AH It really is about learning a whole other language. There’s a super cheesy relationship book out there called The 5 Love Languages or something, which I made it about halfway through before I was like “Way too cheesy”. I think I got some pertinent lessons from it and that was everybody speaks a different language, and it’s important to know that, know where you’re at, know how to approach people, but it doesn’t mean you have to exhaust yourself filling your schedule with people who aren’t perfect for you.

CW And the really neat byproduct that I wasn’t expecting is the confidence level of my therapists has gone up exponentially, because they don’t spend so much time feeling like they’re beating their head against the wall not getting through to somebody, which translates into thinking you’re a bad therapist so often. I can’t help them; they’re not getting better; they’re not this; they’re not that. Well, as they’ve been learning to communicate the way the client needs to be spoken to and dealt with, they’re getting results, and they’re confident, and that translates into a better experience for every client that’s coming in. I like to think my people will take this stuff with them their whole life wherever their career takes them, whether it’s with me or with another practice. It’s been really, really fun to watch. And I’ve got a team of therapists, but this really — we should all be doing this, even as sole practitioners. It’s been so beneficial to really find the right kinds of clients; it makes all the difference in the world. You leave at the end of the day feeling refreshed and energized, not depleted and exhausted, and that’s what leads to career longevity, in my opinion.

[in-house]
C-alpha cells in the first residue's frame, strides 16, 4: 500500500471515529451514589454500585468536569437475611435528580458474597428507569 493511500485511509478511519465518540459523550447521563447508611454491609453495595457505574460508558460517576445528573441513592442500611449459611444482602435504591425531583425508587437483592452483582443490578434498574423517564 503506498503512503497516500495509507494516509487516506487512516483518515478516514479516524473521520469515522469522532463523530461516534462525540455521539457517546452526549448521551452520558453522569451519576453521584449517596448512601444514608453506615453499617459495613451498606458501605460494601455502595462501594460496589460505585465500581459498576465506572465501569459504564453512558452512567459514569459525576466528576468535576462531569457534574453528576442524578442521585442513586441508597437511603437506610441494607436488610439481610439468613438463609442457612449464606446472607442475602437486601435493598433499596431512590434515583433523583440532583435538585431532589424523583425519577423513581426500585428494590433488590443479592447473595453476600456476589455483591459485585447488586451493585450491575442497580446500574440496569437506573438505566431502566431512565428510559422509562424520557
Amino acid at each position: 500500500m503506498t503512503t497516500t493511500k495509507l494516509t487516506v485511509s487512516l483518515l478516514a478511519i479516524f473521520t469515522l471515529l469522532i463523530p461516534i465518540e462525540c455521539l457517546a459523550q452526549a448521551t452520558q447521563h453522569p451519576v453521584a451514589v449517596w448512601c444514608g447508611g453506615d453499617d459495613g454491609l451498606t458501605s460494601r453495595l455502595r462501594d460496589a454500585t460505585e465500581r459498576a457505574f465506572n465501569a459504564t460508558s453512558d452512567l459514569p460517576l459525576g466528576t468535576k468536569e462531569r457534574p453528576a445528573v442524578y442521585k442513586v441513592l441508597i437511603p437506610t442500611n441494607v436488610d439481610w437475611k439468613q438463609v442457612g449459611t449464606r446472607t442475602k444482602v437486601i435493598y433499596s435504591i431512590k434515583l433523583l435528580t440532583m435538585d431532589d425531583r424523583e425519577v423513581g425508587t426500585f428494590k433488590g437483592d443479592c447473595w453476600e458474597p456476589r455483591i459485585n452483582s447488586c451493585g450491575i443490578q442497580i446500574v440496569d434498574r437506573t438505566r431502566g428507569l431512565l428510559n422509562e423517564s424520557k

AH That’s brilliant. Any other tips or final thoughts before we wrap it up, Crystal?

CW Yes. I guess just the one takeaway is don’t be afraid to decide who you work with, and go after those clients. Don’t be scared of that.

AH I love that, because we are going to spend a great deal of this month talking about our ideal clients and niching, because it’s such a huge obstacle for massage therapists; so you have helped us kick that off. Everyone, thank you for listening. Crystal, thank you for joining us. This was enlightening, and I can’t wait to get you on again and learn a whole bunch more from you. We’ve been super inspired with how much you’ve contributed to the premium member community, and I am so grateful. And I have family right outside Minneapolis/St. Paul; so I’ll probably be out there in the next year or two, maybe three, and I’m going to come visit you.

CW Aw. We can go to Target for sushi. I’m so excited.

AH [laughs] That’s awesome. All right, everyone.

CW Thank you.

AH If you have any more — if you have any questions you want us to answer here on the podcast, you can email us at podcast@massagebusinessblueprint.com. If you find our information today or any day to be useful, we would love for you to leave us a review on your favorite podcast app, whether it be Stitcher or Google Play or iTunes, and there’s some other place that we have podcasts that I can’t remember right now [indiscernible] hooks in with your Alexa. So wherever you listen to podcasts, feel free to leave us a review. I think that’s all that I had to say. Special thank you to SOAP Vault for sponsoring this. Thank you again to Crystal, and, everyone, have a wonderful day.